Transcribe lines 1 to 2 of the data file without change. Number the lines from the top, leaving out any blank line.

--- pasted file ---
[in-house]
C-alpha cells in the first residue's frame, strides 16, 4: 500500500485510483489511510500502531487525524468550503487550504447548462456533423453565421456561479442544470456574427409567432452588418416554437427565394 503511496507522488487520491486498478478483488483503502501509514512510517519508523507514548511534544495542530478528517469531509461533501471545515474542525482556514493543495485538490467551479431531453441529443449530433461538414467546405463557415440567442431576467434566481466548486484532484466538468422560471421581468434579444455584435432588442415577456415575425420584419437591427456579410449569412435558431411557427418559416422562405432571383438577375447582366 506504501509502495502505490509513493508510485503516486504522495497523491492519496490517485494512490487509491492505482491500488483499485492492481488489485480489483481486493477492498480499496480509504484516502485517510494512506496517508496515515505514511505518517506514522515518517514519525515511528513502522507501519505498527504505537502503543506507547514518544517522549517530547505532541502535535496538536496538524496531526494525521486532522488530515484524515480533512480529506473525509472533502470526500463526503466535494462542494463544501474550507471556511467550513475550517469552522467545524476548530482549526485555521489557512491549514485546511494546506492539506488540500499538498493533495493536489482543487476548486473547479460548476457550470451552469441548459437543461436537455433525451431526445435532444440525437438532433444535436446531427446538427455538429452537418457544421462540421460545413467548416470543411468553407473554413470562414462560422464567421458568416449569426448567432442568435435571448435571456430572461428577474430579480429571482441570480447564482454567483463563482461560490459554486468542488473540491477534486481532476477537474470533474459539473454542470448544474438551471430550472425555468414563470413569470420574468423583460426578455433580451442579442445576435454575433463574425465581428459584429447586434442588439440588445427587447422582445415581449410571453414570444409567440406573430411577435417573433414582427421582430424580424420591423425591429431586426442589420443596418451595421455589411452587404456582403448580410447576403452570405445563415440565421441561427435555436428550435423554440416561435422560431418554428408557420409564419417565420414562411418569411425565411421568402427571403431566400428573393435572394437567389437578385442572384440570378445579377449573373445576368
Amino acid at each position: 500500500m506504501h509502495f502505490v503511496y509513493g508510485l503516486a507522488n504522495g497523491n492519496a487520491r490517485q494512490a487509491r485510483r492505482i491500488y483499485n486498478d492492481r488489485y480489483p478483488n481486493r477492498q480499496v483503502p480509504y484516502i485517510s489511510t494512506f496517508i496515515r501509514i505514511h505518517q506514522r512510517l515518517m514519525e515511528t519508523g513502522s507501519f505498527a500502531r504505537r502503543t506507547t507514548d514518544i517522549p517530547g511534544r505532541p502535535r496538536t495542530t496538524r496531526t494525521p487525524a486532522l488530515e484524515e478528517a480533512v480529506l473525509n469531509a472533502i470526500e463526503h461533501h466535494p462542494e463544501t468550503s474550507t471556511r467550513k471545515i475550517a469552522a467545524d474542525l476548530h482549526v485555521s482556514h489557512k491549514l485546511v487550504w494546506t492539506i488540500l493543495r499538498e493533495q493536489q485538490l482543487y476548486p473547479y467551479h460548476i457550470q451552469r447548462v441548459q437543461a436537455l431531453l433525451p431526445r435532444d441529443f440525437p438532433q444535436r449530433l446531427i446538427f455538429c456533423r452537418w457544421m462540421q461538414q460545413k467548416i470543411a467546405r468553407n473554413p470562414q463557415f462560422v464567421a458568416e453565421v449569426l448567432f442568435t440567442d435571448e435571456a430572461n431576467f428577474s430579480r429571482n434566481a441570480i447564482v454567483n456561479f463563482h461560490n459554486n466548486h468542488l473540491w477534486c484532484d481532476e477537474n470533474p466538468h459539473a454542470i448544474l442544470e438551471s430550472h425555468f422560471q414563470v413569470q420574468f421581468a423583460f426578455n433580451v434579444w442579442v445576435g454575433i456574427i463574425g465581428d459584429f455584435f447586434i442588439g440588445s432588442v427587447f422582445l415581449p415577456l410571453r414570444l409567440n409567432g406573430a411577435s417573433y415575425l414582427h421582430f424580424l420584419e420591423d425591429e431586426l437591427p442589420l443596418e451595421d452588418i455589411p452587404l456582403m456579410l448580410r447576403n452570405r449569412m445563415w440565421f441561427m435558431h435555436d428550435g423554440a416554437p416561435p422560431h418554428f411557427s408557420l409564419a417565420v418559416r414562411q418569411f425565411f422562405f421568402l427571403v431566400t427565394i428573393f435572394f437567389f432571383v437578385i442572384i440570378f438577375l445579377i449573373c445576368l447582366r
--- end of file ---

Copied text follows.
[in-house]
C-alpha cells in the first residue's frame, strides 16, 4: 500500500485510483489511510500502531487525524468550503487550504447548462456533423453565421456561479442544470456574427409567432452588418416554437427565394 503511496507522488487520491486498478478483488483503502501509514512510517519508523507514548511534544495542530478528517469531509461533501471545515474542525482556514493543495485538490467551479431531453441529443449530433461538414467546405463557415440567442431576467434566481466548486484532484466538468422560471421581468434579444455584435432588442415577456415575425420584419437591427456579410449569412435558431411557427418559416422562405432571383438577375447582366 506504501509502495502505490509513493508510485503516486504522495497523491492519496490517485494512490487509491492505482491500488483499485492492481488489485480489483481486493477492498480499496480509504484516502485517510494512506496517508496515515505514511505518517506514522515518517514519525515511528513502522507501519505498527504505537502503543506507547514518544517522549517530547505532541502535535496538536496538524496531526494525521486532522488530515484524515480533512480529506473525509472533502470526500463526503466535494462542494463544501474550507471556511467550513475550517469552522467545524476548530482549526485555521489557512491549514485546511494546506492539506488540500499538498493533495493536489482543487476548486473547479460548476457550470451552469441548459437543461436537455433525451431526445435532444440525437438532433444535436446531427446538427455538429452537418457544421462540421460545413467548416470543411468553407473554413470562414462560422464567421458568416449569426448567432442568435435571448435571456430572461428577474430579480429571482441570480447564482454567483463563482461560490459554486468542488473540491477534486481532476477537474470533474459539473454542470448544474438551471430550472425555468414563470413569470420574468423583460426578455433580451442579442445576435454575433463574425465581428459584429447586434442588439440588445427587447422582445415581449410571453414570444409567440406573430411577435417573433414582427421582430424580424420591423425591429431586426442589420443596418451595421455589411452587404456582403448580410447576403452570405445563415440565421441561427435555436428550435423554440416561435422560431418554428408557420409564419417565420414562411418569411425565411421568402427571403431566400428573393435572394437567389437578385442572384440570378445579377449573373445576368